Saturday, 1 September 2007

Country Dancing with Sir Roger

Country dancing was a big part of a child’s world in the late 1950s and early 1960s, well it was in mine. My first dancing memories are of Miss Strudwick, our infant teacher, thumping on the piano, and me clutching the policeman’s son in my sticky hands, twirling happily in the Sir Roger de Coverly. Who was Sir Roger? I haven’t a clue, but there is probably a whole website dedicated to him. I’ll have to look the old boy up again someday.

My big sisters were very familiar with him. Sometimes in the evening, they'd push the table up against the wall, hum his tune, clap their hands, pirouette and strip the willow on the living room lino. A tricky manoeuvre with just three children and a dog.

All too soon my sisters sang a different tune. The eldest graduated to dancing in halls, driving off in cars and bringing home a boyfriend, then she left home. The middle one wore tight sweaters and rode off on her bike to see her friends and suddenly I was on my own in the evenings.

But in my eighth year I was able to join the G.F.S. (Girls friendly Society. An organisation deserving a blog to itself, I promise.) Miss M and Miss B, genteel ladies, who’d lost their loves in the First World War, were very keen on Sir Roger.

Under their tuition us group of girls skipped and thumped in St Andrew’s Hall, till its wooden walls shook, though we were careful not to crash into the bentwood chairs or the hot stove. Eight o’clock found us on our knees, promising to, ‘….render to no man evil for evil…’ The most wayward of us emphasing, ‘Man’ in the most daring manner, causing giggles that the chaste old ladies stonily ignored.

Sadly I attended this girls club without my previously saintly sister. She’d brought disgrace to her family by jiving during the Sir Roger de Coverly and had been asked to stay away from G.F.S. Obviously a bad influence. Though tainted by my family connections, the fairly forgiving Miss B. allowed me to remain, but she kept a close eye on me just in case. She didn’t want any more moral transgressions. I didn’t disappoint her.

By the time I was twelve years old Sir Roger had been abandoned for the complications of American square dancing and other thrilling fare. At my all girls secondary school, lunchtimes saw me swinging and sashaying to Turkey in the Straw and do-si-do-ing in true barnstorming fashion.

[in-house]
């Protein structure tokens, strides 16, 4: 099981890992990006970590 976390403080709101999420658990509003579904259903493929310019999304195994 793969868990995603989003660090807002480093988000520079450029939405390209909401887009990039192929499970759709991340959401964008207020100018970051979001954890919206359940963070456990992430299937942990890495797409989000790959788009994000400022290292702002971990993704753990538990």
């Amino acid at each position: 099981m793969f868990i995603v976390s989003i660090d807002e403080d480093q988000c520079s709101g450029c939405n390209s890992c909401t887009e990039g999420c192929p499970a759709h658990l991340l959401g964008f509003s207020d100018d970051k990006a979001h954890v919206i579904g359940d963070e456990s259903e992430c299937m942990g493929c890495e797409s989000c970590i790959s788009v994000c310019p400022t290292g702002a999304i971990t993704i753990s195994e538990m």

When I shyly asked our young teacher if she’d ever heard of Sir Roger de Coverly, she laughed and led us onto daring European folk dances requiring much stomping and stamping and even the occasional shout. Aah! If only I’d stayed faithful to old Sir Roger, all would have been well.

In the fourth form we gave an open day dancing display. She’d chosen a particularly vigorous European dance. As a big strapping lass I naturally took the boys part in my red school shorts, white gym blouse and black lace up shoes. My partner was togged out in swirly skirt and white plimsolls. We were quite a pair.

Sadly boys play a large part in the rest of this story. One was waiting for me just outside the school gate and, excited at the prospect and anxious not to keep him waiting, I wanted to get through the dance and change as quickly as possible. Scared he might not bother to stay, I took some unwise short cuts.

Our dancing team bounced onto the arena, determined to put on a really good show. We stamped and capered, twirled and kicked and stamped again. It was the show of our lives. I knew we were impressive as everyone stopped to watch. It was going down really well. Most of the audience were smiling, some were even laughing, all were enjoying it except our young teacher. Her usual sunny face had a frozen stare and it was concentrated on me. I stamped all the harder and swung my partner with renewed vigour. Something was jouncing against my leg. Again and again I felt it bounce. Now it was both legs. My suspenders, that I thought safely tucked into the elastic of my grey regulation knickers, had come adrift and were bouncing away freely.

That was my last country dancing display. Shortly after I gave up Sir Roger and his friends for Jimmy Hendrix and a Purple Haze and bought myself my first pair of tights, then a whole new world opened up for me.

10 comments:

ChrisH said...

Oh you, joggling your suspenders for the whole world to see. Well, I'm pleased to see country dancing took for some folks as my brief encounter with it at first school put me off for life (especially as my boyf picked someone else as his partner... wounded at the age of seven!).

palomino said...

This made me roar with laughter - the vision of you valiantly dancing away with suspenders akimbo ! Wonderful .

Crystal Jigsaw said...

Quite a story! I do hope the boy who waited for you gave you some appreciation after your experience.

Crystal xx

lampworkbeader said...

I married him, briefly!

Faith said...

Oh that's all so funny! Grief, I hated country dancing at school though.

Exmoorjane said...

Oh thank you for this - loads of memories come flooding back...loose knicker elastic amongst t hem. I was tall, and used to be the 'boy' at ballroom dancing at school (I always joke that if I could only find a short man who went to an all-boys school, we'd do a mean tango!). Country dancing fabulous too - and maypole dancing, quite my favourite, weaving in and out....Adrian thinks it's all pathetic but I adored it.

Pondside said...

Yes, I had my growth spurt early and was always the boy in square dancing and folk dancing. I longed to be the girl!! Loved that part of gym class though; so much more fun than calesthetics.

WesterWitch/Headmistress said...

Good grief . . what an experience and one you clearly haven't forgotten. . . .

Posie Rosie said...

Oh that made me laugh, I bet you were mortified at the time.

elizabethm said...

what a lovely blog, i laughed out loud and i remember the country dancing so well. loved your suspenders.